And now Stephen Harrod Buhner's writing on indigenous herbalism is altering my perception profoundly once again. Maybe we'll have this talk again one day! I hope that answers your question well enough because a lot of this is fairly hard to articulate, but thanks for that little stroll down good memory lane...cheers.
And now, back to permaculture...
Tuesday, July 9, 2013
Wow, if my world isn't moving these days.
Maybe it's the never-ending rain, keeping me in the books, keeping me in my head. Or maybe it's the fact that I haven't been distracted by the "connectivity" of the modern world as much lately. Apparently it's been two weeks since I even checked my email. (Sorry, Josh.)
Recently I decided it was time to be a hard-core student once again, so I hung up a couple of distracting habits and decided to learn more about indigenous plant medicine. The book I turned to had been on the shelf of Mrs. Small Batch Garden for four years since I bought it for her as a birthday present when we were still in Washington. The title had always been a bit off-putting to my rational Western brain (though intriguing enough to buy obviously!), but, after hearing a few people I really trust and respect speaking highly of the author, I finally decided to dive into Stephen Harrod Buhner's Sacred Plant Medicine.
The first chapter blew my mind.
Like every other intellectual rationalist in the industrial world I had always considered indigenous myth and tradition to be quaint, superstitious, and generally useless to serious and sober people. I don't think that anymore, although, even in my unusually receptive state, it took some time for me to really wrap my head around the information gathering process he was explaining.
Buhner leads the book off by pointing out that certain organs in our bodies generate electromagnetic (EM) fields, and that these fields can be detected by sensitive instruments out to about 12 feet away but are strongest within 12-18 inches of the body generating it. Ever had anyone get inside your "personal space bubble" that wasn't welcome? Yeah, that's the field I'm talking about. But the real revelation in this new knowledge was that the field generated by the heart is actually 5000 times stronger than the one generated by the brain. 5000 times stronger. In other words, our heart is our big antenna, not our brain.
Ask any Westerner where his consciousness lies and he will point to his head, generally right around the temple. But ask the same question of a man from any indigenous medicine culture and he will very resolutely put his hand on his heart. And therein lies the mountain of difference between the two.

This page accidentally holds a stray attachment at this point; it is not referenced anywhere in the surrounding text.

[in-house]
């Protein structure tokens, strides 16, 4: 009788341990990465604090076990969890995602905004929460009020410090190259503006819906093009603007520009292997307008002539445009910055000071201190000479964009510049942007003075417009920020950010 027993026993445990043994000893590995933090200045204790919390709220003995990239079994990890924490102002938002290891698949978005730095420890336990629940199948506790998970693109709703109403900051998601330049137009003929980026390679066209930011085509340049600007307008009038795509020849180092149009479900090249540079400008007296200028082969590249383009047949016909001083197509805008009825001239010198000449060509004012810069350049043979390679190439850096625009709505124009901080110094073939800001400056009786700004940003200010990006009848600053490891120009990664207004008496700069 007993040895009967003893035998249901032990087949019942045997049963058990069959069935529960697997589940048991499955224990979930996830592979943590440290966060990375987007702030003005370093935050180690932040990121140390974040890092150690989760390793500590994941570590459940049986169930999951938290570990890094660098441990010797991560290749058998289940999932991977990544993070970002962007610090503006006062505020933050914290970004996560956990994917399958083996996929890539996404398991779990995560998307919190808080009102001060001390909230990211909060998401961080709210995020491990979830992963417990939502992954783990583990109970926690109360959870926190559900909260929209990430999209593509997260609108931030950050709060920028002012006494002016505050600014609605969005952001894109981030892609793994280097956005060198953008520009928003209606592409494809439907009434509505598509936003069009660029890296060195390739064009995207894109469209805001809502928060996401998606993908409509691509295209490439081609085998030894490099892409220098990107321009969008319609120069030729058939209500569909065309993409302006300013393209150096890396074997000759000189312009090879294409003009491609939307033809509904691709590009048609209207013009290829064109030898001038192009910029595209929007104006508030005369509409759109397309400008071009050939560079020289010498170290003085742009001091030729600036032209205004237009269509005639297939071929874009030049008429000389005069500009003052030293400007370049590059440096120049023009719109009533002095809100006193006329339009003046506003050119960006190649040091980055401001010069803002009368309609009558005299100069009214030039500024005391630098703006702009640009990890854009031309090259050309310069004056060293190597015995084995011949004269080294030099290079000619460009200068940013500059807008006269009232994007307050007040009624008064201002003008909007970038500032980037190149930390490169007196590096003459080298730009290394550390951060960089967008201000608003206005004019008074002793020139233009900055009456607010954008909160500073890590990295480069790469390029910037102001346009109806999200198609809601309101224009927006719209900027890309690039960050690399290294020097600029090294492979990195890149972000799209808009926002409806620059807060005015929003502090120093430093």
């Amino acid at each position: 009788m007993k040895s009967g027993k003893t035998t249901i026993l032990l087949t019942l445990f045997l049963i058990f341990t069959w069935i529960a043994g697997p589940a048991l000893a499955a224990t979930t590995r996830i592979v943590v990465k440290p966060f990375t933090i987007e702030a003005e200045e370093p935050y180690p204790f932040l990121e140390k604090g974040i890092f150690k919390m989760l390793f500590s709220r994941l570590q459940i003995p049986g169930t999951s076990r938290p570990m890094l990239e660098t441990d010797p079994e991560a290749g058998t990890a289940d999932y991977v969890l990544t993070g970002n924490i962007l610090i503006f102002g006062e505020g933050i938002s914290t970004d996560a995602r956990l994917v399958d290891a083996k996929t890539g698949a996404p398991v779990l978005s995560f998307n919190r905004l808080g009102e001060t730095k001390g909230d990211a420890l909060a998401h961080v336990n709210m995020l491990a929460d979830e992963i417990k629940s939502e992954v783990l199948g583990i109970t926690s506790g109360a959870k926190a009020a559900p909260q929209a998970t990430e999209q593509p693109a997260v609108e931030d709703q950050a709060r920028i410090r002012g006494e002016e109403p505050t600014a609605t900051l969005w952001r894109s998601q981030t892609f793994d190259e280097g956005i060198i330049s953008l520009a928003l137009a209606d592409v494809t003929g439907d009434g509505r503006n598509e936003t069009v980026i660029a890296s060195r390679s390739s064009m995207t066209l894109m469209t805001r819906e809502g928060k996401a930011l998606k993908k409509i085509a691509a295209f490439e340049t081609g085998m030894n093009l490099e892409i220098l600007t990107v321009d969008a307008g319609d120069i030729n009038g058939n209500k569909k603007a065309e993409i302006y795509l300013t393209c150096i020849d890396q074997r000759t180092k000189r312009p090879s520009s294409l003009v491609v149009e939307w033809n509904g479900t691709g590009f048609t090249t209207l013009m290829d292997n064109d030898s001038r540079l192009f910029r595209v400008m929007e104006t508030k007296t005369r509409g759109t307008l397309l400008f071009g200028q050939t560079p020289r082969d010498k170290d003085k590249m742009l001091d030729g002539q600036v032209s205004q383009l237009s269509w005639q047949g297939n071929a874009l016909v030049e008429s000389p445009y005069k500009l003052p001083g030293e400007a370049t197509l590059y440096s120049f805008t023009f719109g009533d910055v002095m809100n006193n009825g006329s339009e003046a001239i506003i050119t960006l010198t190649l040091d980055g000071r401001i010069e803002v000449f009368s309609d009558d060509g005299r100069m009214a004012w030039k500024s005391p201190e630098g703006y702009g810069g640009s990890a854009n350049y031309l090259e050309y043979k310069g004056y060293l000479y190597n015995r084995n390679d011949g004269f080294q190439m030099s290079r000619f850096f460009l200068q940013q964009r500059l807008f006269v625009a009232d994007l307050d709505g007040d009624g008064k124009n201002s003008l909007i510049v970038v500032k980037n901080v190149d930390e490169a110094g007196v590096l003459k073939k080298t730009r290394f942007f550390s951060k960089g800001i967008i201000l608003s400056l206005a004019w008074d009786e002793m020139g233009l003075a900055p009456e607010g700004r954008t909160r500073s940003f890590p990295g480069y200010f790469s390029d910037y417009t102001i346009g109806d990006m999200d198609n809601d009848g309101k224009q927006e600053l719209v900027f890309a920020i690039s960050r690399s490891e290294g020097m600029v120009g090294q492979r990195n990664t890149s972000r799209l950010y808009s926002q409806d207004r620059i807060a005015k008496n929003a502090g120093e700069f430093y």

Because really, even from a rational perspective, what is it that we use to communicate with one another, to exchange information? One range of electromagnetic wavelengths or another, in fact. Radio waves, microwaves, ultraviolet, visible light, and so on. And apparently we've been selling ourselves awfully short in the quest for rationality! No wonder Mother Theresa quietly commented, when receiving her Nobel Peace Prize, that "it is not we who are poor, but you." Never mind using only 10% of your brain; how impoverished are the people who only utilize 1/5000th of their faculty to communicate with the world around them? No wonder we feel so alone.
Could ignorance of that magnitude keep us from any real understanding of the other living organisms that share this planet with us? I can't imagine it not doing so. To only command 1/5000th of your capacity to do something is like not having any capacity at all. I think this may be an area where "born agains" have some advantage over atheistic rationalists: they've likely acquired an ability to communicate, to send and receive information, with at least some of their heart capacity and not just the brain field. Strong heart-felt emotions seem to be much more normal for believers than they are for scientific rationalists, and a major reason for breakdowns in communication between the two worldviews. But don't misunderstand me. I'm not lending any particular credence to their specific doctrines, merely suggesting an explanation for the powerful feelings that are apparently invoked by their "salvation" experience.
So why God? Why salvation and eternal life when similar experiences lead indigenous people to such different places? Buhner suggests that this might be due to the fact that we respond to our brushes with the "sacred" (or what my Irish ancestors called the world "beyond the veil") by fitting the experience into the narratives we know best. For folks weaned on the Bible this is how they explain these experiences and the radically re-energized direction in which their lives head as a result. You can't deny the deep fervor of a young pastor in the pulpit no matter what your beliefs.